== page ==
Why Obama won’t intervene in Syria

Despite some superficial similarities, it's not another Libya

Topics: Middle East, Syria,

Why Obama won't intervene in SyriaSyrian rebels (Credit: AP)

Syria looks like Libya all over again. A brutal dictator uses his military to repress his country’s protests. A civil war erupts. And, oh yes, a split opens among American liberals over what to do about it.

With a few notable exceptions, the conservative movement has been of one mind on foreign policy issues since 9/11. All right-wingers supported the Afghanistan war, and virtually all supported Iraq, as well. Every conservative believes President Obama has been a craven appeaser of America’s enemies, and now all believe that pressure should increase against Iran, even if that means another war in the Middle East.

Liberals have shown no such unanimity. They were divided not only on Iraq but also on President Bush’s 2006 surge, Obama’s Afghanistan escalation, and the intervention in Libya. Views fall roughly along two lines. Dominating the party since Bill Clinton’s ascension are liberal hawks who believe it is in America’s interest to use military power abroad to promote human rights and expand democracy. More popular among the rank-and-file of the Democratic Party are attitudes skeptical of the use of force in major wars. (The only exception to this split is over the use of drones, which nearly all Democrats support).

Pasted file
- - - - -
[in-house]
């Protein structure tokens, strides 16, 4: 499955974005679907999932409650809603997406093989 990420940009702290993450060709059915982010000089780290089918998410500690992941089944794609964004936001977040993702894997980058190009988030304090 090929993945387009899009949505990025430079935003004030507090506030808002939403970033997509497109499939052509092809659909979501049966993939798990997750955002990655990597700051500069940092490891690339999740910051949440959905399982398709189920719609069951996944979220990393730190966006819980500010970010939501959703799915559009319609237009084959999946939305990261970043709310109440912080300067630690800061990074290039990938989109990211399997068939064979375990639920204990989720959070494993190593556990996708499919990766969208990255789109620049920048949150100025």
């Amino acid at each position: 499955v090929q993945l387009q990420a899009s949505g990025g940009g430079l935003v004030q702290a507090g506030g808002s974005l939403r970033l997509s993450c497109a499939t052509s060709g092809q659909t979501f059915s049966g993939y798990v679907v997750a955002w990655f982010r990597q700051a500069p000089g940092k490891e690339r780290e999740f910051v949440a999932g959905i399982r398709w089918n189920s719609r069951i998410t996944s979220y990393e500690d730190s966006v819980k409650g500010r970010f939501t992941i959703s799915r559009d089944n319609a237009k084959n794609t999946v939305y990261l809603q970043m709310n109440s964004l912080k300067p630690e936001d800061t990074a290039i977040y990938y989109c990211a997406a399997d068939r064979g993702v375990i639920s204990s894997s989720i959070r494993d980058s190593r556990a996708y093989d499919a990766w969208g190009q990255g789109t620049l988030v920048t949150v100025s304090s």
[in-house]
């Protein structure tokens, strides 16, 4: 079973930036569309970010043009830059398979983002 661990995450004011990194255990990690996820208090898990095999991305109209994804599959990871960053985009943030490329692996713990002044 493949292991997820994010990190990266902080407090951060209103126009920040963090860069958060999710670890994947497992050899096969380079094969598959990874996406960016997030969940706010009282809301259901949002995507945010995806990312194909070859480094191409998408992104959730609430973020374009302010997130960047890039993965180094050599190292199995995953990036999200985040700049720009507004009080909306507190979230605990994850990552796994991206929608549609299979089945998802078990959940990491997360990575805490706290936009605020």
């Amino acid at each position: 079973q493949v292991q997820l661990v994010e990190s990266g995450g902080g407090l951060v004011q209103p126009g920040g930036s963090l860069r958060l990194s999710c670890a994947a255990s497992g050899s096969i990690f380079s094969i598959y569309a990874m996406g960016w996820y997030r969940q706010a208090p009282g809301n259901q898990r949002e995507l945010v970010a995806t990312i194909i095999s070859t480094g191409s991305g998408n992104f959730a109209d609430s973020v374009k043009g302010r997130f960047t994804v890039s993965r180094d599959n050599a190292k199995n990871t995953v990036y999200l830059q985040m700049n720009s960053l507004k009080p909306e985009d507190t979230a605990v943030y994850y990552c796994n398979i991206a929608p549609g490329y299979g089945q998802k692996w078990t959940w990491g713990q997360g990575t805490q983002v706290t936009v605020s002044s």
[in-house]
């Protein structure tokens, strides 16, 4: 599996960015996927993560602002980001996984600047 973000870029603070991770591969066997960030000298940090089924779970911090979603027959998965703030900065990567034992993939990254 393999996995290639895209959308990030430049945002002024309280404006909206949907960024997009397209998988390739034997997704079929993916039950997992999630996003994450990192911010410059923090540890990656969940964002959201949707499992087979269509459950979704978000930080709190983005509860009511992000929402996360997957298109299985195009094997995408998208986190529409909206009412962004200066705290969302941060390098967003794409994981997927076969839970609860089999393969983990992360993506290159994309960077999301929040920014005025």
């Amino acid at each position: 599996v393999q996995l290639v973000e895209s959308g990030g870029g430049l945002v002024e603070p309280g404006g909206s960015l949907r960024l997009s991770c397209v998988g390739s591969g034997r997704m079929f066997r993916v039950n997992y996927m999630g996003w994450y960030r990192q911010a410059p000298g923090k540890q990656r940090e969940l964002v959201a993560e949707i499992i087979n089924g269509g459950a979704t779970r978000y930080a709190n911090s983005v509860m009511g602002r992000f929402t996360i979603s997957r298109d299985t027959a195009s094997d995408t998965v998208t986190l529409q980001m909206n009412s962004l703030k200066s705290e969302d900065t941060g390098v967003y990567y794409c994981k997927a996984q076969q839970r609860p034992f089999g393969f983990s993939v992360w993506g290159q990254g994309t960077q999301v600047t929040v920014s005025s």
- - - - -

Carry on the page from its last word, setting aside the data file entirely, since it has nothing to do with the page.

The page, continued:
Though Barack Obama opposed the Iraq War when he was a state legislator, as president he is closer to the liberal hawks camp. The best account we have of the decision-making on Libya, from Michael Hastings in Rolling Stone, has the president explicitly declaring that America needs to have an expanded conception of its role in the world. Just looking after its own affairs, attending to its national interests, is “not how America leads,” Obama said. The rationale Obama employed in a speech delivered at the National Defense University in March of 2011 was the closest he has come to defining an Obama doctrine.